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2.97  ·  Rating Details ·  748 Ratings  ·  228 Reviews
"The classic vampire story that started it all gets new life for a generation of connected teens"

18-year-old Jonathan Harker is diagnosed with a rare blood disorder after visiting a Romanian Count. His girlfriend Mina and a pre-med student named Van Helsing team up to investigate the source of the disease. The teenagers discover a horrifying truth: the Count is a vampire.
Paperback, 1st Edition, 150 pages
Published October 1st 2010 by Sourcebooks Fire
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Community Reviews

(showing 1-30 of 1,529)
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Wart Hill
Jan 02, 2014 Wart Hill rated it did not like it  ·  review of another edition
Recommends it for: Masochistic Dracula fans?
Wow, that was bad.

I mean, I didn't expect it to be terribly good, but it was worse than I thought it would be.

Really, it was awful.

None of the characters resemble even slightly the characters from Stoker's book. I mean, I get there are going to be differences because it's set in modern times, but when Lucy Westerna sleeps with everything with a pulse and Jonathan Harker cheats on Mina Murray, well, frankly, it's delved into the realm of not even slightly believable.

So. Yeah. That sucked.
Jul 15, 2016 Morgannah rated it really liked it
A completely unique and entertaining take on the classic Dracula tale. Told using text messages, emails, web searches and reports we get a modern twist to Dracula. There are great liberties taken with the story and Van Helsing shows up as a gorgeous pre-med student. This is entertaining and sometimes even funny and is told from a modern perspective that is intelligent and poignant.
I read this as research for a project I'm putting together for a Vampire Literature class. I wanted so badly to like it because I love the concept, updating both the technological and epistolary considerations of the original novel to a modern-day interpretation. However, I felt the book lost a lot by reducing the number of characters as drastically as it did, and while I understand the desire to update the characters and their arcs to a more contemporary mentality, the changes made made little ...more
As has been justly observed by numerous readers and commentators on the novel Dracula, Bram Stoker has a fascination with the technology of his time and its role in communication and storytelling. The novel is filled with telegraphs, traveler's typewriters, shorthand and dictagraph machines. For this reason, I feel compelled to give Bekka Black's aim in writing iDrakula (a tranposition of Dracula to the present day, utilizing text messages and emails in place of letters and journal entries) a ce ...more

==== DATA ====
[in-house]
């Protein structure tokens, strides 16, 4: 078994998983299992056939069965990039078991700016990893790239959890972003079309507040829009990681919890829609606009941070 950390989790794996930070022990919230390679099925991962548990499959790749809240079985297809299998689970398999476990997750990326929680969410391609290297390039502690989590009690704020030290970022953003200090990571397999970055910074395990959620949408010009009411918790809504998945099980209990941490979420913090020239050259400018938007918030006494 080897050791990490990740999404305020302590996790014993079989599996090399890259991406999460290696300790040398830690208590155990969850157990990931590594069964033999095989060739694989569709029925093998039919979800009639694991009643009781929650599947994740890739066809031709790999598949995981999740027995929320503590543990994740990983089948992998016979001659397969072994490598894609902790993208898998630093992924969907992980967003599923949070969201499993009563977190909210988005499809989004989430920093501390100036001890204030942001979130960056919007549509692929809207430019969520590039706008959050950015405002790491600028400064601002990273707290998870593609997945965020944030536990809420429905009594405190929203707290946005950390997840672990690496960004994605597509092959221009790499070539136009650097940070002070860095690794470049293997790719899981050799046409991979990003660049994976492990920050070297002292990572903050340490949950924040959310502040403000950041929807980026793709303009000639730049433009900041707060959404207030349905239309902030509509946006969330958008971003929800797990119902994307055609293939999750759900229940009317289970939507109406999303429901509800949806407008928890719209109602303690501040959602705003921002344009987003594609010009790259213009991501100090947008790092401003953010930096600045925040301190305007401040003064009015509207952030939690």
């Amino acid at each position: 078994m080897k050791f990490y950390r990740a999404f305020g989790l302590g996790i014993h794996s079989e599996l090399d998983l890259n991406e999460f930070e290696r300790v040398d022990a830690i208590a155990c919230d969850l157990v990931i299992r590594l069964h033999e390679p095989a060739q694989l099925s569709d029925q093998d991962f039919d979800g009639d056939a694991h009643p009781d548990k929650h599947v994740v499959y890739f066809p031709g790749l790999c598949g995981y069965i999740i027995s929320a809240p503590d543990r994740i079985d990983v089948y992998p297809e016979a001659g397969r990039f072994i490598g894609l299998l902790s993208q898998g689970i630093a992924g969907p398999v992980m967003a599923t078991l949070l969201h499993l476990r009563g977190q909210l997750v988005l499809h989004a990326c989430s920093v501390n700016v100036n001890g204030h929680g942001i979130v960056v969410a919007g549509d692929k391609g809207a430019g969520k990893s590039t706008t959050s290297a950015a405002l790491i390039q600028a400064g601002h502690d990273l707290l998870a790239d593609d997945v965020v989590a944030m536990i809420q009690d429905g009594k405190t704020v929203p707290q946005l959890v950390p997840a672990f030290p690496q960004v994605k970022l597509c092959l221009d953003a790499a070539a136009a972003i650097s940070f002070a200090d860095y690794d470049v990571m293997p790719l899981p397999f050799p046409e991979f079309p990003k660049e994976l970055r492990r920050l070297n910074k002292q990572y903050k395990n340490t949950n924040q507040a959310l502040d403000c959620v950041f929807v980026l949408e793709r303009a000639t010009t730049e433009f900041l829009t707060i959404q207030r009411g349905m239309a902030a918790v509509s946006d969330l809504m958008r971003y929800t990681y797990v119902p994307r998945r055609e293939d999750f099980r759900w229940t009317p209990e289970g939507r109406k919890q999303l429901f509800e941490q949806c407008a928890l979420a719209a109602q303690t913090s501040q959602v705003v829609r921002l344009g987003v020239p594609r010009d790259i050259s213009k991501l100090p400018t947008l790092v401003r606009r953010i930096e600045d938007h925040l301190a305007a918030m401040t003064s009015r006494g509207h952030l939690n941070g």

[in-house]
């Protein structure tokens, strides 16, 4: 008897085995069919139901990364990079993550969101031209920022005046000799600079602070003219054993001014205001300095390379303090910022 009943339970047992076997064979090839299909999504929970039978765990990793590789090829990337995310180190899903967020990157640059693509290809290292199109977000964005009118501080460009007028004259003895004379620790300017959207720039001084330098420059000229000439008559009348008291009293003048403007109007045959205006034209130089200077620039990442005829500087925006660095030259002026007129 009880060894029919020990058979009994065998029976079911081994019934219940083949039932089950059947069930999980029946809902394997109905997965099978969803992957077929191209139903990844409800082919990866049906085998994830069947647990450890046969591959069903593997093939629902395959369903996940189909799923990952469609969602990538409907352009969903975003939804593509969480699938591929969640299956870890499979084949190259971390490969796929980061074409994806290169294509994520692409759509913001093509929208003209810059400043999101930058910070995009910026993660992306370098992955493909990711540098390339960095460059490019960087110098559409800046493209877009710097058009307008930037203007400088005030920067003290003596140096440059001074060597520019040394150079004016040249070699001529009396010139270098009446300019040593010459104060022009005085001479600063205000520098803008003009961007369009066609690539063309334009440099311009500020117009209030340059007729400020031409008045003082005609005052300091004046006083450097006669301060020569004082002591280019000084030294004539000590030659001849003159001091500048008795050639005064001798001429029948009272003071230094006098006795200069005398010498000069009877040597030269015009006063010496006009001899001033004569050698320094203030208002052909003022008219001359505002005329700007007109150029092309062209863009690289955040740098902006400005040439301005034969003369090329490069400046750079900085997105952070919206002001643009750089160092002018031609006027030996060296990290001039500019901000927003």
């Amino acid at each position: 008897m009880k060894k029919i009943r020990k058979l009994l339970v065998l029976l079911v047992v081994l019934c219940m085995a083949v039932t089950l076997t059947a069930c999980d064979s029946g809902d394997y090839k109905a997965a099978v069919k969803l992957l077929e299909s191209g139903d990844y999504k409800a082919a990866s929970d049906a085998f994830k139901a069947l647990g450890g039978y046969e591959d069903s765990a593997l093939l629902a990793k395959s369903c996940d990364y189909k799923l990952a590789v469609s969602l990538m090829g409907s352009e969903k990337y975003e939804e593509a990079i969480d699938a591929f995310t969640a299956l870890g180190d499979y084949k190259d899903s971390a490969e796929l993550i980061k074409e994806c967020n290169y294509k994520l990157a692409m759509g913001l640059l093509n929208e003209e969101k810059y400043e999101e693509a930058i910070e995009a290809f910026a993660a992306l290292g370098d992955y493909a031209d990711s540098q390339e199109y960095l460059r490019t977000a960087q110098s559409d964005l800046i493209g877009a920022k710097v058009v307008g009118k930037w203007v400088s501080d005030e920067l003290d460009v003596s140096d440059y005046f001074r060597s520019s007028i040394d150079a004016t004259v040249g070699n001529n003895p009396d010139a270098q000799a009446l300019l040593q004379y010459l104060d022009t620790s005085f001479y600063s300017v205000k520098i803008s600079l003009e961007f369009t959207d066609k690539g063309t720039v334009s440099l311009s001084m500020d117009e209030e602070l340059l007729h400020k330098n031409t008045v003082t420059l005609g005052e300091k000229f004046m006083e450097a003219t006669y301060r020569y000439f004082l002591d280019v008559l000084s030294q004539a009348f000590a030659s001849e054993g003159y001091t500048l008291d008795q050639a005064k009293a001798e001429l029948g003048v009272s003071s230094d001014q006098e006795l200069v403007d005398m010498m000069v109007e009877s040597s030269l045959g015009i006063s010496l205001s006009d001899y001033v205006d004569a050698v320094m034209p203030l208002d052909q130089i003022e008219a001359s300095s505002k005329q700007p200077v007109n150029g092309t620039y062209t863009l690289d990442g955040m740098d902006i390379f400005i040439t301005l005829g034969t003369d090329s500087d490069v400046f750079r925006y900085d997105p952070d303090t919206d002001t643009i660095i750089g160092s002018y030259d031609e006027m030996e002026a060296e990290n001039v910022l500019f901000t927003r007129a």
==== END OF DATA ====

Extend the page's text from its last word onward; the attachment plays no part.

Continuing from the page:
Apr 26, 2015 Christina rated it really liked it
"I want you to believe in things that you cannot." Bram Stoker, Dracula

As a fan of the original, interpretations and retellings always peak my interest. While older, I found this while shelf reading at work yesterday.

For those who enjoy brief (147 pages) books, I read this in an hour and was enthralled.

I had no preconceptions about this book and I found this modern retelling fascinating and original. We relying so much on Apple and android devices that to tell a story this way mak
Rain Misoa
Nov 17, 2012 Rain Misoa rated it did not like it
Recommends it for: NO ONE! THIS BOOK IS HORRIBLE! Well... to the feeble-minded.
Recommended to Rain by: Library
Oh my word... never I have ever read a more revolting book as I did this one. It wasn't anything like the original Dracula. NOTHING! I can't even see myself writing out a decent review for this book because I am just so... disgusted by it. Black did a horrendous job in adapting the original story into her own. It turned out to be more of a mediocre drama than a Gothic horror story. All of the original characters were so amazing and brave! These characters? They certainly are NOT amazing. I could ...more
May 31, 2012 Nina added it
This is just bloody awful.
Jan 02, 2012 Dani rated it really liked it
Shelves: vampires
Every time I think, “Man, I’m so OVER vampires.” I seem to pick up yet another book that features more mythological blood-sucking creatures of the night. Perhaps I’m just not as over them as I imagine myself to be. Perhaps they are my peculiar form of bookish Kryptonite. In any case and for whatever the reason, I’m glad I picked up iDrakula.

Ashamedly, as much as I read about vampires, I’ve never actually read Bram Stoker’s Dracula. I’ve seen movies, I know the plot and the players, but I’ve neve
Feb 13, 2012 karenbee rated it it was ok  ·  review of another edition
Dracula, with a twist: instead of being told through letters and diary entries and telegrams, Bekka Black's iDrakula is told through instant messages and emails and browser histories.

I borrowed this from my library because, honestly, it looked HILARIOUS. What is this, a new version of the "...and Zombies!" trend?

It's entertaining enough as a novelty, but because almost all of the modes of communication used in this version of the story are brief bursts of text, it feels very superficial. The r